In a nation struggling to establish its own identity, all kinds of Americans, for all kinds of reasons, were enchanted with Europe. A European trip, whether extravagant or modest, could serve social advancement, aesthetic enrichment, or personal curiosity. Travel allowed men and women, the descendants of European settlers or African slaves, to shed their familiar surroundings and comfortable personas, adopt new roles, and measure themselves against the European experience. These travelers were often also writers. Throughout the nineteenth century, celebrated authors and beginners alike published newspaper columns, magazine articles, guidebooks, travel essays, letters, and novels based on their European journeys. In Going Abroad, Stowe examines not only classic works by such writers as Irving, Fuller, Twain, James, and Adams, but also lesser-known works by African-American authors, journalists, feminist writers, and diarists. Travel and the writing of it were important, Stowe argues, in molding a peculiarly democratic, yet essentially class-based, sense of personal and group identity. Combining literary and cultural analysis, he suggests new ways of understanding nineteenth-century Americans' concept of their nation and its place in the world.
Originally published in .
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"Through diaries, newspaper articles, guidebooks, and magazine essays, Stowe examines the personal and social reasons that well-known travelers such as Emerson, Twain, and Henry Adams, as well as African Americans like David F. Dorr and women like Margaret Fuller, sailed east. . . . These writers used their traveling experience to hone writing skills and create a literary style, much the same as travel writers do today."--Library Journal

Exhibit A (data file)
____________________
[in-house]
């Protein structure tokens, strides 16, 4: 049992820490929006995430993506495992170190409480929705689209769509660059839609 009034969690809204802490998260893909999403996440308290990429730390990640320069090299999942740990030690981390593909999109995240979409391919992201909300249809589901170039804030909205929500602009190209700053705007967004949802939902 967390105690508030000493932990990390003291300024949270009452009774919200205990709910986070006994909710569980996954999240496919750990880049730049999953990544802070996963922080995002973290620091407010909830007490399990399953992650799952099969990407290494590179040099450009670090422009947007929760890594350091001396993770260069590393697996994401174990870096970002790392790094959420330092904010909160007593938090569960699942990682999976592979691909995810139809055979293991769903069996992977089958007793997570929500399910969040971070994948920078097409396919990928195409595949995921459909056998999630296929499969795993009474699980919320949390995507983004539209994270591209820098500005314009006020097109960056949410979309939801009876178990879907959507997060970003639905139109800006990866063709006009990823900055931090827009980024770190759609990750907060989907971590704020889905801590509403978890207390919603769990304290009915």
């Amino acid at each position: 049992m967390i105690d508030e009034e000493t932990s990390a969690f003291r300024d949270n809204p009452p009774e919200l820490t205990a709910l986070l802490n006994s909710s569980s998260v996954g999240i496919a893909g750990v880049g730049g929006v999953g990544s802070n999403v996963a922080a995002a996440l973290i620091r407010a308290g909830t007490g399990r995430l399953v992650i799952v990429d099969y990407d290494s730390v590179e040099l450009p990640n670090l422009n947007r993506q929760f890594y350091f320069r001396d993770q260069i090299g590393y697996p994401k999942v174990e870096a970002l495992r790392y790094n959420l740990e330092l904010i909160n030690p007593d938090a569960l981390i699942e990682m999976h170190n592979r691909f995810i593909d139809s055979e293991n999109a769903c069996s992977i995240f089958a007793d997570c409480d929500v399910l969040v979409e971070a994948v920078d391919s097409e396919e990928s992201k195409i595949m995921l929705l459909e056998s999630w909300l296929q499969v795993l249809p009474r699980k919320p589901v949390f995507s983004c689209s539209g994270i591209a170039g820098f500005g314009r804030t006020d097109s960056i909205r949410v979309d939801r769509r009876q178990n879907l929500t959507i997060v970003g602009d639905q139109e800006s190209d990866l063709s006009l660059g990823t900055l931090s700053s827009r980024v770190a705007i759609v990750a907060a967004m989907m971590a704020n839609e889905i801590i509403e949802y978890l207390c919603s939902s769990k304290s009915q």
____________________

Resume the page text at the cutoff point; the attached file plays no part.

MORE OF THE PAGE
". . . an almost sociological reading of some American travel literature. . . . Works by writers like Mark Twain, Henry James, Margaret Fuller, Ralph Waldo Emerson, Washington Irving and others (including the African-American writers William Wells Brown and David F. Dorr) are reviewed to show how travel literature helped forge not only the identity of the nascent American nation but also the travelers' own identity."--New York Times Book Review
"The ways in which the Old World was used and represented by American writers in the development of their nation's own cultural identity is a large, important and fascinating theme which Professor Stowe comprehends and examines in great deal."--Times Literary Supplement
"Beginning with the work of Washington Irving, travel literature was a popular art form in 19th-century America. . . . This volume effectively shows the evolution of the genre's conventions, the socioeconomic roots of its popularity, and the multiplicity of its social, cultural, and aesthetic functions."--Choice
Table of Contents
Another Princeton book authored or coauthored by William W. Stowe: